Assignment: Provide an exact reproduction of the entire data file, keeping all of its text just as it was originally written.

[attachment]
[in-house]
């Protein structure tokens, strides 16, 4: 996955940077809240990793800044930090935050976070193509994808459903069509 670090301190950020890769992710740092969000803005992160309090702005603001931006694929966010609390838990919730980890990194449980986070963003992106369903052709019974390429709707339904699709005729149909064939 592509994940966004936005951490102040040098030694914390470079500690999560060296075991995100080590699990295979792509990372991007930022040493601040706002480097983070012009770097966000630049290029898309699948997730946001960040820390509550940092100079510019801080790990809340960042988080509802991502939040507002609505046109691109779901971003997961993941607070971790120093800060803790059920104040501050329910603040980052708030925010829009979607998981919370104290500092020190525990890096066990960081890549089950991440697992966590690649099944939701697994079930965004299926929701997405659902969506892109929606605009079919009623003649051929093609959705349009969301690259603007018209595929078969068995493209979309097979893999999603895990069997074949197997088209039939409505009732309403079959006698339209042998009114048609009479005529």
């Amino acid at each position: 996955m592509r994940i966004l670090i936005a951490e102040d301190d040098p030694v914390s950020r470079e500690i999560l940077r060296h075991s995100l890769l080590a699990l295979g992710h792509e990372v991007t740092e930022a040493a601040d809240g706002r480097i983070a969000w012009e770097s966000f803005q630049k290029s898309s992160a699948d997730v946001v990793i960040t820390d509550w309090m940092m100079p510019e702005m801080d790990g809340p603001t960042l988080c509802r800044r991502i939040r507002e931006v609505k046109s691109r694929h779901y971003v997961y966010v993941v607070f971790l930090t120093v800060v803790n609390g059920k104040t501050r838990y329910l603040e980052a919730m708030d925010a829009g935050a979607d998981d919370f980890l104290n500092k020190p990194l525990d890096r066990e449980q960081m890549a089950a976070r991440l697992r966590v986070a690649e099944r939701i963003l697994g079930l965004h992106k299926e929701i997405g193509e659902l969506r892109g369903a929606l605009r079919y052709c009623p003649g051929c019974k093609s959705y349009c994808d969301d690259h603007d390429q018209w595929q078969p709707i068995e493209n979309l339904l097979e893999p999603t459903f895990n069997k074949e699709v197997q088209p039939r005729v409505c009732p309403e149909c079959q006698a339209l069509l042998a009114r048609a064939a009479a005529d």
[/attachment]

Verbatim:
[in-house]
């Protein structure tokens, strides 16, 4: 996955940077809240990793800044930090935050976070193509994808459903069509 670090301190950020890769992710740092969000803005992160309090702005603001931006694929966010609390838990919730980890990194449980986070963003992106369903052709019974390429709707339904699709005729149909064939 592509994940966004936005951490102040040098030694914390470079500690999560060296075991995100080590699990295979792509990372991007930022040493601040706002480097983070012009770097966000630049290029898309699948997730946001960040820390509550940092100079510019801080790990809340960042988080509802991502939040507002609505046109691109779901971003997961993941607070971790120093800060803790059920104040501050329910603040980052708030925010829009979607998981919370104290500092020190525990890096066990960081890549089950991440697992966590690649099944939701697994079930965004299926929701997405659902969506892109929606605009079919009623003649051929093609959705349009969301690259603007018209595929078969068995493209979309097979893999999603895990069997074949197997088209039939409505009732309403079959006698339209042998009114048609009479005529």
């Amino acid at each position: 996955m592509r994940i966004l670090i936005a951490e102040d301190d040098p030694v914390s950020r470079e500690i999560l940077r060296h075991s995100l890769l080590a699990l295979g992710h792509e990372v991007t740092e930022a040493a601040d809240g706002r480097i983070a969000w012009e770097s966000f803005q630049k290029s898309s992160a699948d997730v946001v990793i960040t820390d509550w309090m940092m100079p510019e702005m801080d790990g809340p603001t960042l988080c509802r800044r991502i939040r507002e931006v609505k046109s691109r694929h779901y971003v997961y966010v993941v607070f971790l930090t120093v800060v803790n609390g059920k104040t501050r838990y329910l603040e980052a919730m708030d925010a829009g935050a979607d998981d919370f980890l104290n500092k020190p990194l525990d890096r066990e449980q960081m890549a089950a976070r991440l697992r966590v986070a690649e099944r939701i963003l697994g079930l965004h992106k299926e929701i997405g193509e659902l969506r892109g369903a929606l605009r079919y052709c009623p003649g051929c019974k093609s959705y349009c994808d969301d690259h603007d390429q018209w595929q078969p709707i068995e493209n979309l339904l097979e893999p999603t459903f895990n069997k074949e699709v197997q088209p039939r005729v409505c009732p309403e149909c079959q006698a339209l069509l042998a009114r048609a064939a009479a005529d």